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Now when the fair lady had come to the store-room, and had stepped upon the threshold of oak, which of old the carpenter had skilfully planed and made straight to the line— [45] thereon had he also fitted door-posts, and set on them bright doors—straightway she quickly loosed the thong1 from the handle and thrust in the key, and with sure aim shot back the bolts. And as a bull bellows [50] when grazing in a meadow, even so bellowed the fair doors, smitten by the key; and quickly they flew open before her. Then she stepped upon the high floor, where the chests stood in which fragrant raiment was stored, and stretched out her hand from thence and took from its peg the bow together with the bright case which surrounded it. [55] And there she sat down and laid the case upon her knees and wept aloud, and took out the bow of her lord. But when she had had her fill of tearful wailing, she went her way to the hall, to the company of the lordly wooers, bearing in her hands the back-bent bow and the quiver [60] that held the arrows, and many arrows were in it, fraught with groanings. And by her side her maidens bore a chest, wherein lay abundance of iron and bronze, the battle-gear of her lord. Now when the fair lady reached the wooers, she stood by the door-post of the well-built hall, [65] holding before her face her shining veil; and a faithful handmaid stood on either side of her. Then straightway she spoke among the wooers, and said: “Hear me, ye proud wooers, who have beset this house to eat and drink ever without end, [70] since its master has long been gone, nor could you find any other plea to urge, save only as desiring to wed me and take me to wife. Nay, come now, ye wooers, since this is shewn to be your prize.2 I will set before you the great bow of divine Odysseus, [75] and whosoever shall most easily string the bow in his hands and shoot an arrow through all twelve axes, with him will I go, and forsake this house of my wedded life, a house most fair and filled with livelihood, which, methinks I shall ever remember even in my dreams.”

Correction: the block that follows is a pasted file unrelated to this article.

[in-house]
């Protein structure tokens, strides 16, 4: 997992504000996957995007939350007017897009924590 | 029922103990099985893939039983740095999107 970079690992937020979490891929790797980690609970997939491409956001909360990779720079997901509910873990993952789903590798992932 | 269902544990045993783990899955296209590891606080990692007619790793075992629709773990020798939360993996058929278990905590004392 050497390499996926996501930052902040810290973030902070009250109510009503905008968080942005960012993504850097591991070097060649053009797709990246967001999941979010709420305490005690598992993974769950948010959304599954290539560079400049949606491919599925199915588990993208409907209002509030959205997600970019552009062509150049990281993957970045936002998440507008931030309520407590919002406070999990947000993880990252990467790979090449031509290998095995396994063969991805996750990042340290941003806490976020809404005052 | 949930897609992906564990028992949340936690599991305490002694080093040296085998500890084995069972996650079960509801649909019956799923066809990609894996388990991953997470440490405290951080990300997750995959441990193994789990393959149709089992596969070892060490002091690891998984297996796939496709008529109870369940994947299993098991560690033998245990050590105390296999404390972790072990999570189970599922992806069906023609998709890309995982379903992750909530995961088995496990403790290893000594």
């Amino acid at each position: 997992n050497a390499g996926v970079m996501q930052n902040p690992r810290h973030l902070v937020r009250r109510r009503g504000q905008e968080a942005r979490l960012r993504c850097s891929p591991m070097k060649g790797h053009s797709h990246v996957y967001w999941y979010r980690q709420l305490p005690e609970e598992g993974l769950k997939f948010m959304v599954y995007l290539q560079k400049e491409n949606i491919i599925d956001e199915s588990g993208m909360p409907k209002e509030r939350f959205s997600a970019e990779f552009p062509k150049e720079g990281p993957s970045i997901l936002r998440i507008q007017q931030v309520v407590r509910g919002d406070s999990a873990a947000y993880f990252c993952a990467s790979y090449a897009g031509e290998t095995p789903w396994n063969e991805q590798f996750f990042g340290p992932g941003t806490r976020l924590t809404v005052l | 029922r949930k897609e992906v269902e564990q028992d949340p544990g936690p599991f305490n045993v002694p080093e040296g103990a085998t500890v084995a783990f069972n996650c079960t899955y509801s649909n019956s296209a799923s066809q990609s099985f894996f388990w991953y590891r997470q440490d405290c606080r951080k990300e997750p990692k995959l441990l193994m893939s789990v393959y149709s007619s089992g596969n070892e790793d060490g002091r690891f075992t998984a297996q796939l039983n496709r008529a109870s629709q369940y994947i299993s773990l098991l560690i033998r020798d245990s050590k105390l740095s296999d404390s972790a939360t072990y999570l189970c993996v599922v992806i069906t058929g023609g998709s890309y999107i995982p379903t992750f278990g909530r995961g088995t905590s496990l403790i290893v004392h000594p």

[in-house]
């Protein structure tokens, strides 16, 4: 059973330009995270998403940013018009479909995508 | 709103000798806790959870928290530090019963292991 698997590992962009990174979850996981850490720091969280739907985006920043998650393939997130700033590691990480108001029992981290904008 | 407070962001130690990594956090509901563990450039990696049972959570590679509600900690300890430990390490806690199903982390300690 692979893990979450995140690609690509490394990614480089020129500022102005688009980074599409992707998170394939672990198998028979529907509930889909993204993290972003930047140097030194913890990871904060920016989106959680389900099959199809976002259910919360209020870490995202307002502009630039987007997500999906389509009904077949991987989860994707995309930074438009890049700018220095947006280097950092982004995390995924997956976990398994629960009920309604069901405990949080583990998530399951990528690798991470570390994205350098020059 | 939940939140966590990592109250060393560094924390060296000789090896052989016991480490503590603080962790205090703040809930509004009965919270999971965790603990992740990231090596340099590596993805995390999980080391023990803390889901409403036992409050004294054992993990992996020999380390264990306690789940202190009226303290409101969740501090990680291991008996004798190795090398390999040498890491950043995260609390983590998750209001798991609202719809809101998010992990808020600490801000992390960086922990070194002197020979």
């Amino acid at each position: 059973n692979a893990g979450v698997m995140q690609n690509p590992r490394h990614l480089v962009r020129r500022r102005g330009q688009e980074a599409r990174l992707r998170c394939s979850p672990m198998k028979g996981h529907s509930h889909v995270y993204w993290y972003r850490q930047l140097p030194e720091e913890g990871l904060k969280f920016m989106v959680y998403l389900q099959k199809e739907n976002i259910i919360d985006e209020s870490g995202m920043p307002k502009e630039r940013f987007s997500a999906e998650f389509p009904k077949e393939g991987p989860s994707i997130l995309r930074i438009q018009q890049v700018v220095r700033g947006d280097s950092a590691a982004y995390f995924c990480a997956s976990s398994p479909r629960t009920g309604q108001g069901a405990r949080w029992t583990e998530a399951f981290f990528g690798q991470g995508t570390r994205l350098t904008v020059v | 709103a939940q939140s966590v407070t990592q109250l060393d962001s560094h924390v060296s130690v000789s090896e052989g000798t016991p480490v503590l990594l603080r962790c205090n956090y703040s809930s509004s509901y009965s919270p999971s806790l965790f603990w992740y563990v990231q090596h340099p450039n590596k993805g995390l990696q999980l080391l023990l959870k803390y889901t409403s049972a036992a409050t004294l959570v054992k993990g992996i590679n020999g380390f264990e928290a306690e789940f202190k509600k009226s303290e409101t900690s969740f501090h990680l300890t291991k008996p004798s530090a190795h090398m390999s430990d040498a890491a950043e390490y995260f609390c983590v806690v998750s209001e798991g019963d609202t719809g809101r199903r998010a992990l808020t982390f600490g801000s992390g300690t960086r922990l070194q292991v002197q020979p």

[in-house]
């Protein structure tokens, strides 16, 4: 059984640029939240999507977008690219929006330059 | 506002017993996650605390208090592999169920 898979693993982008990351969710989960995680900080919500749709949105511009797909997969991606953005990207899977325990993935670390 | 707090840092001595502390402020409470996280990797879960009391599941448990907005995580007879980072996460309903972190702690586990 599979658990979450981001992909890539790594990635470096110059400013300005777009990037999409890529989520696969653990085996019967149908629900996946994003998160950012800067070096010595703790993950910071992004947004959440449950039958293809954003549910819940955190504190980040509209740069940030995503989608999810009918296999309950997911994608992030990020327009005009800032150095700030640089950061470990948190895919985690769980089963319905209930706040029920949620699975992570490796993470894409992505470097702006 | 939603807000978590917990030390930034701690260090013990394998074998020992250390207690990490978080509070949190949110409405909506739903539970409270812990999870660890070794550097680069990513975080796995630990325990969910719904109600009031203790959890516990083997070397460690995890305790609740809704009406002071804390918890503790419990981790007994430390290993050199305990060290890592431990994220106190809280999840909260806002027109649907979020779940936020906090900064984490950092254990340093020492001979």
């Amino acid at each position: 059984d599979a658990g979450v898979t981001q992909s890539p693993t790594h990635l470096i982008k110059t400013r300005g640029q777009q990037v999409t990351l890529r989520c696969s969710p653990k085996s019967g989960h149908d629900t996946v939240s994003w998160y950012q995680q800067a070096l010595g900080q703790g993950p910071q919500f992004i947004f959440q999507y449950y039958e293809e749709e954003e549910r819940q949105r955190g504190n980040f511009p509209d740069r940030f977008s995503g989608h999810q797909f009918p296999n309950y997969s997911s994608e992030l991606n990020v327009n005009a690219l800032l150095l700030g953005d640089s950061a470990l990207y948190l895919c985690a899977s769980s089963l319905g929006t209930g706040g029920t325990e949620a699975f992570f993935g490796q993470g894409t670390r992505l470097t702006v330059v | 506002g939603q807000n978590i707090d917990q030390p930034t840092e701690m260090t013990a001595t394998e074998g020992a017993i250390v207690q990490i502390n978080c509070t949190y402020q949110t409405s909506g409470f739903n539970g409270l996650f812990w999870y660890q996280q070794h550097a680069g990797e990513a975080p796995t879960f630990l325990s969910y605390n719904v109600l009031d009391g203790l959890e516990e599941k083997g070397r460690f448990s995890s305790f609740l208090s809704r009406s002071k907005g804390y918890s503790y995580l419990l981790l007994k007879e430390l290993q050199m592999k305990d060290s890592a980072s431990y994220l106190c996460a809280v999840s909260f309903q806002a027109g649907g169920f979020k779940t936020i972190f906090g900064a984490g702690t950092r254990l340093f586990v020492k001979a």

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load focus Notes (W. Walter Merry, James Riddell, D. B. Monro, 1886)
load focus Greek (1919)
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